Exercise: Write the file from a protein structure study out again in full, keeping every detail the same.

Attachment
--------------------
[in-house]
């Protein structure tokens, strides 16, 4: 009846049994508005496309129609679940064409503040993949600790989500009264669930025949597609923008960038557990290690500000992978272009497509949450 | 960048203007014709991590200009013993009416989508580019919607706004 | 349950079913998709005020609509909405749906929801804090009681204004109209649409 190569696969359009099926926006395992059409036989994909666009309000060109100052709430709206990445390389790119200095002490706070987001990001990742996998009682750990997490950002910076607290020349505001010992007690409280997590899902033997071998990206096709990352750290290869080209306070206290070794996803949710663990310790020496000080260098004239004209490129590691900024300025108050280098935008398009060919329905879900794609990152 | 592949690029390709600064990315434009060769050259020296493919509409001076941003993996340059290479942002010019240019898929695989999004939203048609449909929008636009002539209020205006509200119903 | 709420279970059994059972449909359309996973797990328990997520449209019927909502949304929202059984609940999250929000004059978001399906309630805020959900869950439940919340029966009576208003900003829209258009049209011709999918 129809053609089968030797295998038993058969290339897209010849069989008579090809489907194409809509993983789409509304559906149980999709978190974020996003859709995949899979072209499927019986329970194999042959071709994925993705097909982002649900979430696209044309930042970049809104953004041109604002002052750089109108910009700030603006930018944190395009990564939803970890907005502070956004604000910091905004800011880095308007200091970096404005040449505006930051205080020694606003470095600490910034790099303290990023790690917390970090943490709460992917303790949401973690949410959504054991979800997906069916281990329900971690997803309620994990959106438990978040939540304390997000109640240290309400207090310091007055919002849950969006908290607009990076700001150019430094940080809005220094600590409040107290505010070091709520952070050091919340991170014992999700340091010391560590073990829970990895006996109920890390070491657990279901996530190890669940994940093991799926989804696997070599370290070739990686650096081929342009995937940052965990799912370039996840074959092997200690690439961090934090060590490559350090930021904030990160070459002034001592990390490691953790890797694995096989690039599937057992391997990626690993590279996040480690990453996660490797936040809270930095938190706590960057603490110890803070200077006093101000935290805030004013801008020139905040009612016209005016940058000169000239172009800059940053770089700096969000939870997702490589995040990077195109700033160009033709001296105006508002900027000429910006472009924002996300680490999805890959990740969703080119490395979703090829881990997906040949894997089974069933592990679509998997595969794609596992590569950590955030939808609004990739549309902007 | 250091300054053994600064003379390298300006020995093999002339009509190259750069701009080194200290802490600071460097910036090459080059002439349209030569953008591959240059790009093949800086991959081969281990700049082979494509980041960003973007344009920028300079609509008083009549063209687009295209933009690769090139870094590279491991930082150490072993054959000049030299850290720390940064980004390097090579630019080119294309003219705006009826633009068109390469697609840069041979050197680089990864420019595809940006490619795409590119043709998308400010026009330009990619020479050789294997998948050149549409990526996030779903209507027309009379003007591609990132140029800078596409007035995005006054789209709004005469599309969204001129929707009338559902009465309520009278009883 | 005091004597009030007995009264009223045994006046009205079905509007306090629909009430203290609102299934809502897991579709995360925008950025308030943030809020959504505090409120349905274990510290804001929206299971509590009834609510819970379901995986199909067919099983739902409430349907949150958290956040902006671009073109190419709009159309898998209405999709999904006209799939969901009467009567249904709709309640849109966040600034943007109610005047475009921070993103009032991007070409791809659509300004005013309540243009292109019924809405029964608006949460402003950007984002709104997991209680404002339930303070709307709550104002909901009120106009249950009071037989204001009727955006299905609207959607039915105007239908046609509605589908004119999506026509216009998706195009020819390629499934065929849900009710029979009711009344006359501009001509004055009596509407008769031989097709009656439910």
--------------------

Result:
[in-house]
């Protein structure tokens, strides 16, 4: 009846049994508005496309129609679940064409503040993949600790989500009264669930025949597609923008960038557990290690500000992978272009497509949450 | 960048203007014709991590200009013993009416989508580019919607706004 | 349950079913998709005020609509909405749906929801804090009681204004109209649409 190569696969359009099926926006395992059409036989994909666009309000060109100052709430709206990445390389790119200095002490706070987001990001990742996998009682750990997490950002910076607290020349505001010992007690409280997590899902033997071998990206096709990352750290290869080209306070206290070794996803949710663990310790020496000080260098004239004209490129590691900024300025108050280098935008398009060919329905879900794609990152 | 592949690029390709600064990315434009060769050259020296493919509409001076941003993996340059290479942002010019240019898929695989999004939203048609449909929008636009002539209020205006509200119903 | 709420279970059994059972449909359309996973797990328990997520449209019927909502949304929202059984609940999250929000004059978001399906309630805020959900869950439940919340029966009576208003900003829209258009049209011709999918 129809053609089968030797295998038993058969290339897209010849069989008579090809489907194409809509993983789409509304559906149980999709978190974020996003859709995949899979072209499927019986329970194999042959071709994925993705097909982002649900979430696209044309930042970049809104953004041109604002002052750089109108910009700030603006930018944190395009990564939803970890907005502070956004604000910091905004800011880095308007200091970096404005040449505006930051205080020694606003470095600490910034790099303290990023790690917390970090943490709460992917303790949401973690949410959504054991979800997906069916281990329900971690997803309620994990959106438990978040939540304390997000109640240290309400207090310091007055919002849950969006908290607009990076700001150019430094940080809005220094600590409040107290505010070091709520952070050091919340991170014992999700340091010391560590073990829970990895006996109920890390070491657990279901996530190890669940994940093991799926989804696997070599370290070739990686650096081929342009995937940052965990799912370039996840074959092997200690690439961090934090060590490559350090930021904030990160070459002034001592990390490691953790890797694995096989690039599937057992391997990626690993590279996040480690990453996660490797936040809270930095938190706590960057603490110890803070200077006093101000935290805030004013801008020139905040009612016209005016940058000169000239172009800059940053770089700096969000939870997702490589995040990077195109700033160009033709001296105006508002900027000429910006472009924002996300680490999805890959990740969703080119490395979703090829881990997906040949894997089974069933592990679509998997595969794609596992590569950590955030939808609004990739549309902007 | 250091300054053994600064003379390298300006020995093999002339009509190259750069701009080194200290802490600071460097910036090459080059002439349209030569953008591959240059790009093949800086991959081969281990700049082979494509980041960003973007344009920028300079609509008083009549063209687009295209933009690769090139870094590279491991930082150490072993054959000049030299850290720390940064980004390097090579630019080119294309003219705006009826633009068109390469697609840069041979050197680089990864420019595809940006490619795409590119043709998308400010026009330009990619020479050789294997998948050149549409990526996030779903209507027309009379003007591609990132140029800078596409007035995005006054789209709004005469599309969204001129929707009338559902009465309520009278009883 | 005091004597009030007995009264009223045994006046009205079905509007306090629909009430203290609102299934809502897991579709995360925008950025308030943030809020959504505090409120349905274990510290804001929206299971509590009834609510819970379901995986199909067919099983739902409430349907949150958290956040902006671009073109190419709009159309898998209405999709999904006209799939969901009467009567249904709709309640849109966040600034943007109610005047475009921070993103009032991007070409791809659509300004005013309540243009292109019924809405029964608006949460402003950007984002709104997991209680404002339930303070709307709550104002909901009120106009249950009071037989204001009727955006299905609207959607039915105007239908046609509605589908004119999506026509216009998706195009020819390629499934065929849900009710029979009711009344006359501009001509004055009596509407008769031989097709009656439910």